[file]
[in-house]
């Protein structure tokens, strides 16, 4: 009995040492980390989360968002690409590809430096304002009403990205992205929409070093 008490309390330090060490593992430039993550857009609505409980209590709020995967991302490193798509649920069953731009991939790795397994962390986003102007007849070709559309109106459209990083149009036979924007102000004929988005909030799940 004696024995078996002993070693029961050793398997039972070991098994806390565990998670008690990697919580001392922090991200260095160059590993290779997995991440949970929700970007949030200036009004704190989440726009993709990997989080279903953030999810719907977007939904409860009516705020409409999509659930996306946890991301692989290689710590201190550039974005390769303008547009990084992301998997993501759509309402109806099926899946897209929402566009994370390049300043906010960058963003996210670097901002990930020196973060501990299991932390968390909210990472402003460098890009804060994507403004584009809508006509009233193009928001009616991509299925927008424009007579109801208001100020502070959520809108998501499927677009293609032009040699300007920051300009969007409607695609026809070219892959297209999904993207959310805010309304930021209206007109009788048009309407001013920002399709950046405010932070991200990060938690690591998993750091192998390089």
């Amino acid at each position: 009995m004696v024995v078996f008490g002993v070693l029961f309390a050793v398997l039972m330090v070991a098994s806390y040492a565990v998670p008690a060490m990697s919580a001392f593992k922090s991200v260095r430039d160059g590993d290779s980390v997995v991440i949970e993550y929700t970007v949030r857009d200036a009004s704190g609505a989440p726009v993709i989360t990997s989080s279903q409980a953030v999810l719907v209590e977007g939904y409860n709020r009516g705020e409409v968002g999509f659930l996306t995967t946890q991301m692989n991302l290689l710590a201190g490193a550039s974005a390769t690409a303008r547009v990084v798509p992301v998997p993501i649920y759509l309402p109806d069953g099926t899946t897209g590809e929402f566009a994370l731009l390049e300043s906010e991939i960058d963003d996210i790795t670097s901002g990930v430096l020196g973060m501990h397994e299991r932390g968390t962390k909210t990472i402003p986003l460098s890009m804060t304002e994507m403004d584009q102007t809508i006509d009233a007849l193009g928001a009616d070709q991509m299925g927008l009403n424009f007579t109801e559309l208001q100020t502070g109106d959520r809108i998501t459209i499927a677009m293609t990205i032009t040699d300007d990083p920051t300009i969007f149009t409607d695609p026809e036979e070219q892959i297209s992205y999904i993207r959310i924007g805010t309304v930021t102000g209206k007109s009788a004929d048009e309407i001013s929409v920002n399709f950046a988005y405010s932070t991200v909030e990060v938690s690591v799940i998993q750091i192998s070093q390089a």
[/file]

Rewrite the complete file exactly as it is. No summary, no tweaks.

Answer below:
[in-house]
């Protein structure tokens, strides 16, 4: 009995040492980390989360968002690409590809430096304002009403990205992205929409070093 008490309390330090060490593992430039993550857009609505409980209590709020995967991302490193798509649920069953731009991939790795397994962390986003102007007849070709559309109106459209990083149009036979924007102000004929988005909030799940 004696024995078996002993070693029961050793398997039972070991098994806390565990998670008690990697919580001392922090991200260095160059590993290779997995991440949970929700970007949030200036009004704190989440726009993709990997989080279903953030999810719907977007939904409860009516705020409409999509659930996306946890991301692989290689710590201190550039974005390769303008547009990084992301998997993501759509309402109806099926899946897209929402566009994370390049300043906010960058963003996210670097901002990930020196973060501990299991932390968390909210990472402003460098890009804060994507403004584009809508006509009233193009928001009616991509299925927008424009007579109801208001100020502070959520809108998501499927677009293609032009040699300007920051300009969007409607695609026809070219892959297209999904993207959310805010309304930021209206007109009788048009309407001013920002399709950046405010932070991200990060938690690591998993750091192998390089």
């Amino acid at each position: 009995m004696v024995v078996f008490g002993v070693l029961f309390a050793v398997l039972m330090v070991a098994s806390y040492a565990v998670p008690a060490m990697s919580a001392f593992k922090s991200v260095r430039d160059g590993d290779s980390v997995v991440i949970e993550y929700t970007v949030r857009d200036a009004s704190g609505a989440p726009v993709i989360t990997s989080s279903q409980a953030v999810l719907v209590e977007g939904y409860n709020r009516g705020e409409v968002g999509f659930l996306t995967t946890q991301m692989n991302l290689l710590a201190g490193a550039s974005a390769t690409a303008r547009v990084v798509p992301v998997p993501i649920y759509l309402p109806d069953g099926t899946t897209g590809e929402f566009a994370l731009l390049e300043s906010e991939i960058d963003d996210i790795t670097s901002g990930v430096l020196g973060m501990h397994e299991r932390g968390t962390k909210t990472i402003p986003l460098s890009m804060t304002e994507m403004d584009q102007t809508i006509d009233a007849l193009g928001a009616d070709q991509m299925g927008l009403n424009f007579t109801e559309l208001q100020t502070g109106d959520r809108i998501t459209i499927a677009m293609t990205i032009t040699d300007d990083p920051t300009i969007f149009t409607d695609p026809e036979e070219q892959i297209s992205y999904i993207r959310i924007g805010t309304v930021t102000g209206k007109s009788a004929d048009e309407i001013s929409v920002n399709f950046a988005y405010s932070t991200v909030e990060v938690s690591v799940i998993q750091i192998s070093q390089a």